To understand the situation that we have at the end of 2012, we have to remember where we are coming from. Health policy, conducted over the years in Catalonia by Convergence and Union (CiU), with the complicity of the Socialist Party, was clearly a mixed public-private model of health services. This “social convergence” put in place the foundations of various kinds of relationship of public health with private centres, mutual health societies and other enterprises, not very transparent and already having problems with the law. All kinds of affairs and ruses have been uncovered by some sectors of the media and are waiting to be examined by the commission of inquiry set up by Parliament, which, unfortunately, has been suspended following on the Catalan elections of November 25, 2012, but which, if nothing prevents it, should resume its work.
Without denying the clearly negative aspects of this mixed system and the inequalities in the territorial distribution of the budget, which does not correspond to health inequalities, there is general agreement  that universal free access to most of the services, as well as programmes for the most vulnerable groups, with special needs, helped not to aggravate inequalities related to health and even to reduce them, over the years of their operation. The population as a whole (including those who have a complementary insurance) has always recognized, in different surveys, that the public system is best in all aspects of clinical care and that it is surpassed by the private health care system only as regards aspects such as comfort and the waiting time for non-urgent care.
Over recent years, the CiU has quite obviously advanced towards the privatization of health care, and without denying the role of Marina Geli, the socialist former councillor of the tripartite government of the lefts (we should remember her insistence on the implementation of the policy of the patients paying a share, when she was in government), there is a before and an after in the dismantling of the system of public health policies after the elections of November 2010 in Catalonia.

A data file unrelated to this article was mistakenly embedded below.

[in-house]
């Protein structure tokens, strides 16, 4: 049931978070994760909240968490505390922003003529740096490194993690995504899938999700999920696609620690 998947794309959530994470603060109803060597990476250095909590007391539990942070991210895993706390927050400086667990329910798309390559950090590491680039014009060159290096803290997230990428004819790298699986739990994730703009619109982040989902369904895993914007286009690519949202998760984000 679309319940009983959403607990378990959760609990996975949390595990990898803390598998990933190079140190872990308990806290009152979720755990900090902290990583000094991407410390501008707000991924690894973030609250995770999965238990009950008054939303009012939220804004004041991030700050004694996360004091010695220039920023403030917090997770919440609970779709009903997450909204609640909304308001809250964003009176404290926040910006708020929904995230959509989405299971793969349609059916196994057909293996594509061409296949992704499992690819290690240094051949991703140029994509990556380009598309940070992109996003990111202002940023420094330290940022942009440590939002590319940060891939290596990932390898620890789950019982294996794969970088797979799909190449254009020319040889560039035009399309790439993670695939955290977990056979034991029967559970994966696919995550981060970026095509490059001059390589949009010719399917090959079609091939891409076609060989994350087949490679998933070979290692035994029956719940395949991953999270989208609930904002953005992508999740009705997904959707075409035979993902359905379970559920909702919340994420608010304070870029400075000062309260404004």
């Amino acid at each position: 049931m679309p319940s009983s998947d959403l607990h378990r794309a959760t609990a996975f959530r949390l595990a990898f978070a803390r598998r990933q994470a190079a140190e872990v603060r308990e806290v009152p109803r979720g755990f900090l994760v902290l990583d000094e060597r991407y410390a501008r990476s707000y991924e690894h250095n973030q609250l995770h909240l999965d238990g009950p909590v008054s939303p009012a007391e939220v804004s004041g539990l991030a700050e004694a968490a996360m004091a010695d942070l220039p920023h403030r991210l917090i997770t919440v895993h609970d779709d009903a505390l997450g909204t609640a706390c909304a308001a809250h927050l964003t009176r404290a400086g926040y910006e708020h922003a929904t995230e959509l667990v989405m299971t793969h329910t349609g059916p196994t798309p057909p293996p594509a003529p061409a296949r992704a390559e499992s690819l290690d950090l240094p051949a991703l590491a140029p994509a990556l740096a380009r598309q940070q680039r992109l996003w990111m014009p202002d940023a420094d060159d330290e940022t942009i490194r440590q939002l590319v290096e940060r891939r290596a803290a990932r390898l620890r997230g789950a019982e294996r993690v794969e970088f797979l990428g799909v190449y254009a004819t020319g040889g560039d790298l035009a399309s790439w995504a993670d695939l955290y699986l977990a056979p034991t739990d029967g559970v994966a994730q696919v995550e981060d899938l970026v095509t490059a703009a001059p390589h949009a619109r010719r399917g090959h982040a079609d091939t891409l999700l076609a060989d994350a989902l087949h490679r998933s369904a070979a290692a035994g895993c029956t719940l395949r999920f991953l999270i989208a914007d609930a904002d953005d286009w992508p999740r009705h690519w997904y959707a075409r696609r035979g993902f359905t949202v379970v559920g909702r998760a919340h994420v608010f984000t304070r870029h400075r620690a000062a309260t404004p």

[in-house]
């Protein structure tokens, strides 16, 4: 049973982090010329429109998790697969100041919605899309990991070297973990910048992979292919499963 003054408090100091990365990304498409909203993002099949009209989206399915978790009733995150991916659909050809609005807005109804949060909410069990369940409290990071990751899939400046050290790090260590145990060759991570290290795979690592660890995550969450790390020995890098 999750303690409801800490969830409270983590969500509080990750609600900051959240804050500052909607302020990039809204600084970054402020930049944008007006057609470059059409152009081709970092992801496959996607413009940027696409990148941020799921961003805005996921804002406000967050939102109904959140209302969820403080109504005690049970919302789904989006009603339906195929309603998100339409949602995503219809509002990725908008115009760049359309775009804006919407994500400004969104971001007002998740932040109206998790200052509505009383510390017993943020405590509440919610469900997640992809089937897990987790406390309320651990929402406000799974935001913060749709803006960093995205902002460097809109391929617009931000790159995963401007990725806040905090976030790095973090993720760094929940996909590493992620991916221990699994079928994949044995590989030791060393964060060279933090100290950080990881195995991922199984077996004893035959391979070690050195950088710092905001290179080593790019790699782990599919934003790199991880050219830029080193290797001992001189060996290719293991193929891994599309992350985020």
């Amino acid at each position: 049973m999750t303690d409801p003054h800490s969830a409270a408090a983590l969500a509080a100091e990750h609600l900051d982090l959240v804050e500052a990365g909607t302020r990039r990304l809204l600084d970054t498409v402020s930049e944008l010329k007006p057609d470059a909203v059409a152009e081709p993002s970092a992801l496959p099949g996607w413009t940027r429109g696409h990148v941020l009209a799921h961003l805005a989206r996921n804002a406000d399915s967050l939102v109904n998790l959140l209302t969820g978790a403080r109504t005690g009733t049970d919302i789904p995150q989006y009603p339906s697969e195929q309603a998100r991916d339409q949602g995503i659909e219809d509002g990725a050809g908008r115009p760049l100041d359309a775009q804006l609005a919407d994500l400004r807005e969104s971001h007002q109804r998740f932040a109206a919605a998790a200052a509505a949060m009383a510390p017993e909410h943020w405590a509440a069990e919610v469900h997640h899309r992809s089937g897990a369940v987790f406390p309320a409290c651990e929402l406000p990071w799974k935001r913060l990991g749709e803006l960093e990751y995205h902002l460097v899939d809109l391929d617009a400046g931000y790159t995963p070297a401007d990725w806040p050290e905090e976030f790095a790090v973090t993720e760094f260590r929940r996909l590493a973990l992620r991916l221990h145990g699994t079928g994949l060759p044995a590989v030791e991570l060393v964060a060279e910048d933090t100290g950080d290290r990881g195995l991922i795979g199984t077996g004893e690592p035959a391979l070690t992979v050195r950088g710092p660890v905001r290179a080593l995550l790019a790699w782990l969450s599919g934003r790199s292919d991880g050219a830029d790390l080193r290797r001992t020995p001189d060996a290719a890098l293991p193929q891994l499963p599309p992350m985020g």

As we know, the health councillor, Boi Ruiz, was president of the Unió Catalana de Hospitales (Catalan Hospital Union, UCH), which includes private subcontractors and other private health care establishments which manage public services. During his tenure he openly favoured the private model at the expense of the erosion of the public system. His performances are already well known in the Catalan population and his prestige has collapsed lately.
Without wishing to make a comprehensive examination, let us quote some of his performances: the opening of the operating rooms of public hospitals in the evening for the benefit of private mutual societies has become a practice in some hospitals. One of the hospitals where this is done, well known because a few months ago the Spanish monarch underwent surgery there, is the Hospital Clinic of Barcelona, in which Barna Clinic, the very expensive private group, operates in the evening. Another similar case is that of the hospital in Terrassa. And also the Hospital of Sant Pau, which is currently in the news because of the struggle of its workers, because today it has been closed for more than a week already. In this hospital, since April 2011, 84 beds remain closed, with all that this entails in terms of saturation of the emergency services, premature discharges of patients, lengthening of waiting lists. In addition, there have been significant cuts to the budget of the hospital pharmacy, of prostheses and catheters, cuts in radiotherapy, radiology, nuclear medicine and hemodynamics, and the closure of operating theatres in the afternoons, which represents a reduction of about 713 surgical operations per year. But according to the workers themselves, the straw that broke the camel’s back, and that led to the hospital’s closure, was the announcement by the Catalan government of the reduction of the health budget for 2013. This reduction will amount to 200 million euros, which represents a reduction of health activity of the order of between 15 and 20 per cent. This brutal cut will represent a reduction of services, decreased wages and possible redundancies in health enterprises that have agreements with the government.